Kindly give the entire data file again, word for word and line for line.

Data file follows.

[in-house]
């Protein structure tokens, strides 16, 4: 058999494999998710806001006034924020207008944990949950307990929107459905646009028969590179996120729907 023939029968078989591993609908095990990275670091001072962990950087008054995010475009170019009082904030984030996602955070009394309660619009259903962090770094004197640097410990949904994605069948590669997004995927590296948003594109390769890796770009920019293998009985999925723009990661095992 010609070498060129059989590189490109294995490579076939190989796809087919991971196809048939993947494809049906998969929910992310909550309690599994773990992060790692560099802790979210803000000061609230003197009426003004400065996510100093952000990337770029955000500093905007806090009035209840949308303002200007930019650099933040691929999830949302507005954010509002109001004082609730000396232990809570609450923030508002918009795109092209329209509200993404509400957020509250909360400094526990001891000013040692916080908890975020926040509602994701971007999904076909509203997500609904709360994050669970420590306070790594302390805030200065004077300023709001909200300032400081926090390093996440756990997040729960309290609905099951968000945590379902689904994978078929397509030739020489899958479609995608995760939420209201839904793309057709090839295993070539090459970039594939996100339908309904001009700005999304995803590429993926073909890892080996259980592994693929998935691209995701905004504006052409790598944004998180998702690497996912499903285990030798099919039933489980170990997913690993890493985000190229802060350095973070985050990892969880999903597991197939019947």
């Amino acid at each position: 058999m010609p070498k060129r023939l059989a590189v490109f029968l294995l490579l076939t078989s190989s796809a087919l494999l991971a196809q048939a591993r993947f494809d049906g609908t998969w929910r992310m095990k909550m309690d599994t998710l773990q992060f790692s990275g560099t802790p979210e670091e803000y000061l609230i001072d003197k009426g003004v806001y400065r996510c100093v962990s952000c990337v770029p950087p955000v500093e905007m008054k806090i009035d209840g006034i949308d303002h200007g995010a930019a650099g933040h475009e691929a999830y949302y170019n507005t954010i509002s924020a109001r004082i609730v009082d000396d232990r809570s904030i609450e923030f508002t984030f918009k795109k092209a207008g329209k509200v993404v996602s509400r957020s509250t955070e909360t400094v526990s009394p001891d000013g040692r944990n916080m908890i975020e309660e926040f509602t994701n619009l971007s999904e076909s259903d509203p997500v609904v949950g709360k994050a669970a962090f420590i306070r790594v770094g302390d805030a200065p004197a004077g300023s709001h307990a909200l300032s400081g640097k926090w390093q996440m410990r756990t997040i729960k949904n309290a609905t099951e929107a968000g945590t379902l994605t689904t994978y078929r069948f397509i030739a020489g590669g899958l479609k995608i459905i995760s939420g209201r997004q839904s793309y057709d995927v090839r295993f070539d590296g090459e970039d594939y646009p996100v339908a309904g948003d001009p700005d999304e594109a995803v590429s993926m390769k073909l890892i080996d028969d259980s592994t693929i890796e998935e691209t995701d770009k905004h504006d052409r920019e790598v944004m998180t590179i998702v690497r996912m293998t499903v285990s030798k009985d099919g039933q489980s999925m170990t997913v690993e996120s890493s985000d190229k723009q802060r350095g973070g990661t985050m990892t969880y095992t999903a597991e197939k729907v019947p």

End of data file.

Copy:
[in-house]
């Protein structure tokens, strides 16, 4: 058999494999998710806001006034924020207008944990949950307990929107459905646009028969590179996120729907 023939029968078989591993609908095990990275670091001072962990950087008054995010475009170019009082904030984030996602955070009394309660619009259903962090770094004197640097410990949904994605069948590669997004995927590296948003594109390769890796770009920019293998009985999925723009990661095992 010609070498060129059989590189490109294995490579076939190989796809087919991971196809048939993947494809049906998969929910992310909550309690599994773990992060790692560099802790979210803000000061609230003197009426003004400065996510100093952000990337770029955000500093905007806090009035209840949308303002200007930019650099933040691929999830949302507005954010509002109001004082609730000396232990809570609450923030508002918009795109092209329209509200993404509400957020509250909360400094526990001891000013040692916080908890975020926040509602994701971007999904076909509203997500609904709360994050669970420590306070790594302390805030200065004077300023709001909200300032400081926090390093996440756990997040729960309290609905099951968000945590379902689904994978078929397509030739020489899958479609995608995760939420209201839904793309057709090839295993070539090459970039594939996100339908309904001009700005999304995803590429993926073909890892080996259980592994693929998935691209995701905004504006052409790598944004998180998702690497996912499903285990030798099919039933489980170990997913690993890493985000190229802060350095973070985050990892969880999903597991197939019947």
């Amino acid at each position: 058999m010609p070498k060129r023939l059989a590189v490109f029968l294995l490579l076939t078989s190989s796809a087919l494999l991971a196809q048939a591993r993947f494809d049906g609908t998969w929910r992310m095990k909550m309690d599994t998710l773990q992060f790692s990275g560099t802790p979210e670091e803000y000061l609230i001072d003197k009426g003004v806001y400065r996510c100093v962990s952000c990337v770029p950087p955000v500093e905007m008054k806090i009035d209840g006034i949308d303002h200007g995010a930019a650099g933040h475009e691929a999830y949302y170019n507005t954010i509002s924020a109001r004082i609730v009082d000396d232990r809570s904030i609450e923030f508002t984030f918009k795109k092209a207008g329209k509200v993404v996602s509400r957020s509250t955070e909360t400094v526990s009394p001891d000013g040692r944990n916080m908890i975020e309660e926040f509602t994701n619009l971007s999904e076909s259903d509203p997500v609904v949950g709360k994050a669970a962090f420590i306070r790594v770094g302390d805030a200065p004197a004077g300023s709001h307990a909200l300032s400081g640097k926090w390093q996440m410990r756990t997040i729960k949904n309290a609905t099951e929107a968000g945590t379902l994605t689904t994978y078929r069948f397509i030739a020489g590669g899958l479609k995608i459905i995760s939420g209201r997004q839904s793309y057709d995927v090839r295993f070539d590296g090459e970039d594939y646009p996100v339908a309904g948003d001009p700005d999304e594109a995803v590429s993926m390769k073909l890892i080996d028969d259980s592994t693929i890796e998935e691209t995701d770009k905004h504006d052409r920019e790598v944004m998180t590179i998702v690497r996912m293998t499903v285990s030798k009985d099919g039933q489980s999925m170990t997913v690993e996120s890493s985000d190229k723009q802060r350095g973070g990661t985050m990892t969880y095992t999903a597991e197939k729907v019947p």